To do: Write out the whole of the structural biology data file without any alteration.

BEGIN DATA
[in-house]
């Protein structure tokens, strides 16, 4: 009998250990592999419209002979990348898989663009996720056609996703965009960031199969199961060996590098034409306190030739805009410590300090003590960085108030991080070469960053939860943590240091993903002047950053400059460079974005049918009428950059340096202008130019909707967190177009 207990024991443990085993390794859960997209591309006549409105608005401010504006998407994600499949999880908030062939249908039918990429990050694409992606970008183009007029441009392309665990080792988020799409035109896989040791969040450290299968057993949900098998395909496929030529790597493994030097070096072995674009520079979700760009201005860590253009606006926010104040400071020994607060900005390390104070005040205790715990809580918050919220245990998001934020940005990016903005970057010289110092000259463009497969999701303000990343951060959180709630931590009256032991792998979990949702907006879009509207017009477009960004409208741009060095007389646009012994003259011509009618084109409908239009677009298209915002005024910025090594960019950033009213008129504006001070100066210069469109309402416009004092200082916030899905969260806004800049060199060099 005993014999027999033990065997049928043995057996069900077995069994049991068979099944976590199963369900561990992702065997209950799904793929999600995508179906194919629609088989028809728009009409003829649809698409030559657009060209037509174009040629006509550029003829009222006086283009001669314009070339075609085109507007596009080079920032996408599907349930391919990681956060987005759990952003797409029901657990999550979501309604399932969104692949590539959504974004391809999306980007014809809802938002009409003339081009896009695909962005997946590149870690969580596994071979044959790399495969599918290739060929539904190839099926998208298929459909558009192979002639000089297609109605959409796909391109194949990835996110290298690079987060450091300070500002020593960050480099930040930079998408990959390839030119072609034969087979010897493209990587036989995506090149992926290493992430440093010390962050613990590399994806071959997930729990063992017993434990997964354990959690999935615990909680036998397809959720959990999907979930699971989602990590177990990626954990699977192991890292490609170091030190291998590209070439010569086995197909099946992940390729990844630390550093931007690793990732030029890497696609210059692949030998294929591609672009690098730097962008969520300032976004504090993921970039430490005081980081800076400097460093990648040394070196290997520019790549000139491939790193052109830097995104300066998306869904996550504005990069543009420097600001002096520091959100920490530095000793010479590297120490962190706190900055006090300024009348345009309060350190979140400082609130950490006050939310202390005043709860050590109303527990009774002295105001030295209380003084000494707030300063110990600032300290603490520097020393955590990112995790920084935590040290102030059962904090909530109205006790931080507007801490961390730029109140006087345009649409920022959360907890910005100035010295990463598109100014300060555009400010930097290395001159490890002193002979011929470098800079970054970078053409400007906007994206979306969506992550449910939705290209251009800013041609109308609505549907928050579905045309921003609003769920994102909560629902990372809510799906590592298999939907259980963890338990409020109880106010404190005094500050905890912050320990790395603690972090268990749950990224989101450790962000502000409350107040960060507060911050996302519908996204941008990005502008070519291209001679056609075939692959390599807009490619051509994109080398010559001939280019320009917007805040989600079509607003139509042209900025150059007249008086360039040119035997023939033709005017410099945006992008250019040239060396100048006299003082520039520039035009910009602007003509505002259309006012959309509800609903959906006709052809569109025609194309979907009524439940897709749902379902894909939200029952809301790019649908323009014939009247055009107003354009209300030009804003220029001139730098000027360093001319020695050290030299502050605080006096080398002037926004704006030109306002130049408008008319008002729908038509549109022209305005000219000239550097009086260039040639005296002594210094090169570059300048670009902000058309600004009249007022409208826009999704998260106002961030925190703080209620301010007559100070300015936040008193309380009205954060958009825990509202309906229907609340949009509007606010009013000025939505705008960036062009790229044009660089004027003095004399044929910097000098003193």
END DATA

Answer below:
[in-house]
């Protein structure tokens, strides 16, 4: 009998250990592999419209002979990348898989663009996720056609996703965009960031199969199961060996590098034409306190030739805009410590300090003590960085108030991080070469960053939860943590240091993903002047950053400059460079974005049918009428950059340096202008130019909707967190177009 207990024991443990085993390794859960997209591309006549409105608005401010504006998407994600499949999880908030062939249908039918990429990050694409992606970008183009007029441009392309665990080792988020799409035109896989040791969040450290299968057993949900098998395909496929030529790597493994030097070096072995674009520079979700760009201005860590253009606006926010104040400071020994607060900005390390104070005040205790715990809580918050919220245990998001934020940005990016903005970057010289110092000259463009497969999701303000990343951060959180709630931590009256032991792998979990949702907006879009509207017009477009960004409208741009060095007389646009012994003259011509009618084109409908239009677009298209915002005024910025090594960019950033009213008129504006001070100066210069469109309402416009004092200082916030899905969260806004800049060199060099 005993014999027999033990065997049928043995057996069900077995069994049991068979099944976590199963369900561990992702065997209950799904793929999600995508179906194919629609088989028809728009009409003829649809698409030559657009060209037509174009040629006509550029003829009222006086283009001669314009070339075609085109507007596009080079920032996408599907349930391919990681956060987005759990952003797409029901657990999550979501309604399932969104692949590539959504974004391809999306980007014809809802938002009409003339081009896009695909962005997946590149870690969580596994071979044959790399495969599918290739060929539904190839099926998208298929459909558009192979002639000089297609109605959409796909391109194949990835996110290298690079987060450091300070500002020593960050480099930040930079998408990959390839030119072609034969087979010897493209990587036989995506090149992926290493992430440093010390962050613990590399994806071959997930729990063992017993434990997964354990959690999935615990909680036998397809959720959990999907979930699971989602990590177990990626954990699977192991890292490609170091030190291998590209070439010569086995197909099946992940390729990844630390550093931007690793990732030029890497696609210059692949030998294929591609672009690098730097962008969520300032976004504090993921970039430490005081980081800076400097460093990648040394070196290997520019790549000139491939790193052109830097995104300066998306869904996550504005990069543009420097600001002096520091959100920490530095000793010479590297120490962190706190900055006090300024009348345009309060350190979140400082609130950490006050939310202390005043709860050590109303527990009774002295105001030295209380003084000494707030300063110990600032300290603490520097020393955590990112995790920084935590040290102030059962904090909530109205006790931080507007801490961390730029109140006087345009649409920022959360907890910005100035010295990463598109100014300060555009400010930097290395001159490890002193002979011929470098800079970054970078053409400007906007994206979306969506992550449910939705290209251009800013041609109308609505549907928050579905045309921003609003769920994102909560629902990372809510799906590592298999939907259980963890338990409020109880106010404190005094500050905890912050320990790395603690972090268990749950990224989101450790962000502000409350107040960060507060911050996302519908996204941008990005502008070519291209001679056609075939692959390599807009490619051509994109080398010559001939280019320009917007805040989600079509607003139509042209900025150059007249008086360039040119035997023939033709005017410099945006992008250019040239060396100048006299003082520039520039035009910009602007003509505002259309006012959309509800609903959906006709052809569109025609194309979907009524439940897709749902379902894909939200029952809301790019649908323009014939009247055009107003354009209300030009804003220029001139730098000027360093001319020695050290030299502050605080006096080398002037926004704006030109306002130049408008008319008002729908038509549109022209305005000219000239550097009086260039040639005296002594210094090169570059300048670009902000058309600004009249007022409208826009999704998260106002961030925190703080209620301010007559100070300015936040008193309380009205954060958009825990509202309906229907609340949009509007606010009013000025939505705008960036062009790229044009660089004027003095004399044929910097000098003193």